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Alabama-Crenshaw Baptist Association collects backpacks for the Appalachian Regional Ministry

The Alabama-Crenshaw Baptist Association recently donated 132 backpacks to the Appalachian Regional Ministry with the North American Mission Board (NAMB).

The Alabama-Crenshaw Baptist Association recently donated 132 backpacks to the Appalachian Regional Ministry with the North American Mission Board (NAMB).

Recently, the Alabama-Crenshaw Baptist Association donated 132 backpacks to the Appalachian Regional Ministry with the North American Mission Board (NAMB).

National Director of the Appalachian Regional Ministry Bill Barker visited Magnolia Baptist Church in Lapine last week to not only collect the backpacks but also to tell the story behind the backpack ministry.

“In the world in which I live and work as your missionary, I could not do what I do and what I have done over the past 16 years without your support of the Lottie Moon Easter offering,” Barker said.

“As you give to missions, you are supporting missionaries who are serving Christ across the nation.”

Barker referenced Acts 9 at the beginning of his tale; he fondly refers to this passage as ‘The first Women’s Missionary Union (WMU)’.

This passage speaks of Dorcas, which is translated to mean ‘a graceful lady’, and the ministries she participated in.

Pictured is Bill Barker,  national director of the Appalachian Regional Ministry,  as he explains the story behind the backpack minitry.

Pictured is Bill Barker, national director of the Appalachian Regional Ministry, as he explains the story behind the backpack minitry.

Barker went on to explain the importance of WMU groups in churches around the nation, and he tells of how even the works of one woman can change the lives of children who have nothing.

When Barker was first asked to speak on his experiences as a missionary, he was a bit uncertain of what to say. After seeing the crowd of children approach him for a story at the start of the service, he soon knew where to begin.

“I told them all to take off their shoes and socks, and to their mothers’ horror, they did it,” Barker said.

“I talked about kids in the mountains where I was going to be serving who didn’t have shoes and basic necessities of life. The kids left; I preached. That was in June. In November, I got a call. The Girls in Action (GA) leader in that church felt led by God to put together shoeboxes for Appalachian children with school supplies, hygiene items and a Christmas toy.”

The church had prepared 300 boxes for the Appalachian children.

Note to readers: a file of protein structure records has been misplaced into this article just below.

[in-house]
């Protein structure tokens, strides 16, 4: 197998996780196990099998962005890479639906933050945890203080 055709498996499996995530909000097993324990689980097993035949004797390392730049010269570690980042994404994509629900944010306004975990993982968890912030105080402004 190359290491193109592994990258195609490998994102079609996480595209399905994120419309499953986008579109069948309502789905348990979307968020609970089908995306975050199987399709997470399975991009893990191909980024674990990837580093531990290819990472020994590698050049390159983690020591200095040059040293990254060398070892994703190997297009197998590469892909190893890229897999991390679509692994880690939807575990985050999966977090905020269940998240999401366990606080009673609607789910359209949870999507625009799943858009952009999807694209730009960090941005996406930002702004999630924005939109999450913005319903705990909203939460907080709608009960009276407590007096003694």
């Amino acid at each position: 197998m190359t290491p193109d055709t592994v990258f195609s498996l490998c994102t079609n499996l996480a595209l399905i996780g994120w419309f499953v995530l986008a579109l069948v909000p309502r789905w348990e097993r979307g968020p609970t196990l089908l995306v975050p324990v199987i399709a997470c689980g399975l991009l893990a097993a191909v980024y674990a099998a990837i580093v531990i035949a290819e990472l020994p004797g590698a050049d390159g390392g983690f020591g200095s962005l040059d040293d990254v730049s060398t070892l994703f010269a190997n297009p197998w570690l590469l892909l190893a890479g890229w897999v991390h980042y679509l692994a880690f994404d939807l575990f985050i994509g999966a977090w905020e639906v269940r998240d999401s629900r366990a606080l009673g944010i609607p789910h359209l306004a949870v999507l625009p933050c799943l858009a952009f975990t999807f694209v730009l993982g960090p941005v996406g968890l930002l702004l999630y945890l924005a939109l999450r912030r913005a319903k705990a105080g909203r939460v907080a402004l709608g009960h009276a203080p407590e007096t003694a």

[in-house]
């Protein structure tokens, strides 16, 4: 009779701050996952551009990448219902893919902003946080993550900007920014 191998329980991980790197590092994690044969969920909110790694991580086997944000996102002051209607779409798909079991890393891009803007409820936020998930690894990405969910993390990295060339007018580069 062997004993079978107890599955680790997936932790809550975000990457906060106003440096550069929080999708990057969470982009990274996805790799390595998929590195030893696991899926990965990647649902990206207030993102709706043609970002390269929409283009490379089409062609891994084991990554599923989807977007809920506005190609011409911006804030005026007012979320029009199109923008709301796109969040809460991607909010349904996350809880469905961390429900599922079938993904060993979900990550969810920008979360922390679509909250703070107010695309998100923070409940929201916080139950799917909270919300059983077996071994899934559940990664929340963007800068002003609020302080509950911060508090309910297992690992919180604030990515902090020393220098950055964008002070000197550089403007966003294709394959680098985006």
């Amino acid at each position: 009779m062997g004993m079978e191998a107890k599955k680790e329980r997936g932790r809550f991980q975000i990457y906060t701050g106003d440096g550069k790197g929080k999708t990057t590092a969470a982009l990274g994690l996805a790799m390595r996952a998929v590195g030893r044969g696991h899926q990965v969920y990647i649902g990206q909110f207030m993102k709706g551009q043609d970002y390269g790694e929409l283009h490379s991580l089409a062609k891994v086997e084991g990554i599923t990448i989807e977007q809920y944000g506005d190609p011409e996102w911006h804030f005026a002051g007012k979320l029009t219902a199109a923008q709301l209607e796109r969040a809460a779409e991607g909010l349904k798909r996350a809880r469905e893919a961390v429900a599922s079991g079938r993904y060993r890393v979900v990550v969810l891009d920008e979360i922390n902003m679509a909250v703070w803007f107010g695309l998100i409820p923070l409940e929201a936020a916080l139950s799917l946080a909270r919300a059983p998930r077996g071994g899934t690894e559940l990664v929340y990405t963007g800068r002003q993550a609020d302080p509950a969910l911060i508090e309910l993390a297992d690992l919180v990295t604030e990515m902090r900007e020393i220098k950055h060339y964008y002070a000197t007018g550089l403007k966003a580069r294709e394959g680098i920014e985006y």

Since the idea of a shoebox ministry was mainly associated with the ministry of Samaritan’s Purse at that time, Barker was unsure of what to do with the boxes; regardless, he travelled back to the church and collected them.

After checking with all of his superiors, he was given one last phone number to call; this was the call that would set the backpack ministry in motion.

“All I heard on the other end was sobbing after I told her who I was and what I had,” Barker said.

“See, that morning, Nora and her friend had gone to church, buried their faces in the carpet and pledged before God they they would not get up until God answered their prayer.”

Barker stated that for several years that church had given school supplies for the 300 impoverished students in the area.

Because of the floods in 2001, the bridge in front of the church was destroyed, which kept the church from holding services for about a month.

After the bridge was replaced, the church’s funds were depleted, leaving no extra money for school supplies.

“They had nothing to give the kids. In addition to providing school supplies they also fed them every Wednesday and Sunday. They had kids walking up to five miles on the railroad tracks one way just to get a hot dog, a cookie, a bag of chips and cheap Kool-Aid. And they couldn’t do any of that,” Barker said.

The school system had also called the church searching for supplies, because they too were bankrupt.

When Barker arrived at the church with shoeboxes in hand, he was taken aback at the sight he beheld.

“When I got there that evening, I looked down and there were wet circles on either side where those two women had shared and poured their hearts out to the Father,” Barker said.

“Baptists began to respond by giving shoeboxes. By 2011, we had given away almost 6,000 shoeboxes to impoverished children in West Virginia, Kentucky and east Tennessee.”

Soon after, Barker received a phone call from Samaritan’s Purse notifying him that he could no longer use the terminology ‘shoeboxes’ in regards to this ministry. It was decided then that backpacks would be used instead.

“I’m so grateful for that phone call, and I am a big supporter of Samaritan’s Purse, by the way. I think it’s marvelous, but their call to us changed our world. This is how God works,” Barker said.

Each backpack is prepared for a specific age and gender in mind, and comes with school supplies, hygiene items, a Christmas toy, clothing, food, a Bible and more.

During the first year of doing these Christmas backpacks, over 5,400 were collected. Two years ago the Alabama Baptists Association came alongside this ministry and it began to expand. The ministry then had the opportunity to expand to the Mississippi River area.

This year, the Alabama Baptists Association put together 5,471 Christmas backpacks, with over 5,100 going over into the Mississippi River area.

Since the ministry first took off in 2001, 135,000 backpacks and 65,000 shoeboxes have been given through this ministry.

“We’ve seen over 5,000 people come to faith in Christ because one woman said, ‘Father I’ll do 300 shoeboxes’, never dreaming what God had in mind,” Barker said.

“We don’t know what’s going to happen on the other end of those backpacks. What’s God laying on your heart to do that will make a difference in the lives of others?”